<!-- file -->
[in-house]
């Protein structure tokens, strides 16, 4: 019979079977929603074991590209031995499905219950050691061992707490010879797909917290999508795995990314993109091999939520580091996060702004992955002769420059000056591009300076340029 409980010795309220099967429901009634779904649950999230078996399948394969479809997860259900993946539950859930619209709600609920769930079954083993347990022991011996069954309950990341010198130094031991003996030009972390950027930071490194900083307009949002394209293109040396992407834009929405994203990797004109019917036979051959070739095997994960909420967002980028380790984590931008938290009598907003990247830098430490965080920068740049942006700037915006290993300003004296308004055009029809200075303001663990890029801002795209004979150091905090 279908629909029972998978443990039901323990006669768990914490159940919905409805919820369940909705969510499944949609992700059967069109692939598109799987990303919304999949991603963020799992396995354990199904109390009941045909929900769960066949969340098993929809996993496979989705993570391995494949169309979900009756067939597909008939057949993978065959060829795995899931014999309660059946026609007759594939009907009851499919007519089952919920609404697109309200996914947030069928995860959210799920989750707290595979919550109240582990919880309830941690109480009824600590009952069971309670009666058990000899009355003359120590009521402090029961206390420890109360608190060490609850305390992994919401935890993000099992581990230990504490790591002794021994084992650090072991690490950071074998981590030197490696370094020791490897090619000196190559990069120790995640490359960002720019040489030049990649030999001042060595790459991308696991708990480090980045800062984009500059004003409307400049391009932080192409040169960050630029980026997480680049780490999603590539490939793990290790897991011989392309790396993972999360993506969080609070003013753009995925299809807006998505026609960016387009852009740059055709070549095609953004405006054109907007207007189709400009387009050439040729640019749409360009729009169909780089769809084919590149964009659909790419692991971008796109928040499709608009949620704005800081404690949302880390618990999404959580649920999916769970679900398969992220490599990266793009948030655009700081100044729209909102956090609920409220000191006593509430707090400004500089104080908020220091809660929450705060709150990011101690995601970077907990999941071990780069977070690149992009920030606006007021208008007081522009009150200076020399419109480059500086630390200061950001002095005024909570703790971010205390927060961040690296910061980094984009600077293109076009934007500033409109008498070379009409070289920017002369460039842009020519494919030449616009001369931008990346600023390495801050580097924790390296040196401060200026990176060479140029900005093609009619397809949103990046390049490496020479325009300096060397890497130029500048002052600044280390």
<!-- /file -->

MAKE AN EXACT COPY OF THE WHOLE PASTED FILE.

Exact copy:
[in-house]
């Protein structure tokens, strides 16, 4: 019979079977929603074991590209031995499905219950050691061992707490010879797909917290999508795995990314993109091999939520580091996060702004992955002769420059000056591009300076340029 409980010795309220099967429901009634779904649950999230078996399948394969479809997860259900993946539950859930619209709600609920769930079954083993347990022991011996069954309950990341010198130094031991003996030009972390950027930071490194900083307009949002394209293109040396992407834009929405994203990797004109019917036979051959070739095997994960909420967002980028380790984590931008938290009598907003990247830098430490965080920068740049942006700037915006290993300003004296308004055009029809200075303001663990890029801002795209004979150091905090 279908629909029972998978443990039901323990006669768990914490159940919905409805919820369940909705969510499944949609992700059967069109692939598109799987990303919304999949991603963020799992396995354990199904109390009941045909929900769960066949969340098993929809996993496979989705993570391995494949169309979900009756067939597909008939057949993978065959060829795995899931014999309660059946026609007759594939009907009851499919007519089952919920609404697109309200996914947030069928995860959210799920989750707290595979919550109240582990919880309830941690109480009824600590009952069971309670009666058990000899009355003359120590009521402090029961206390420890109360608190060490609850305390992994919401935890993000099992581990230990504490790591002794021994084992650090072991690490950071074998981590030197490696370094020791490897090619000196190559990069120790995640490359960002720019040489030049990649030999001042060595790459991308696991708990480090980045800062984009500059004003409307400049391009932080192409040169960050630029980026997480680049780490999603590539490939793990290790897991011989392309790396993972999360993506969080609070003013753009995925299809807006998505026609960016387009852009740059055709070549095609953004405006054109907007207007189709400009387009050439040729640019749409360009729009169909780089769809084919590149964009659909790419692991971008796109928040499709608009949620704005800081404690949302880390618990999404959580649920999916769970679900398969992220490599990266793009948030655009700081100044729209909102956090609920409220000191006593509430707090400004500089104080908020220091809660929450705060709150990011101690995601970077907990999941071990780069977070690149992009920030606006007021208008007081522009009150200076020399419109480059500086630390200061950001002095005024909570703790971010205390927060961040690296910061980094984009600077293109076009934007500033409109008498070379009409070289920017002369460039842009020519494919030449616009001369931008990346600023390495801050580097924790390296040196401060200026990176060479140029900005093609009619397809949103990046390049490496020479325009300096060397890497130029500048002052600044280390």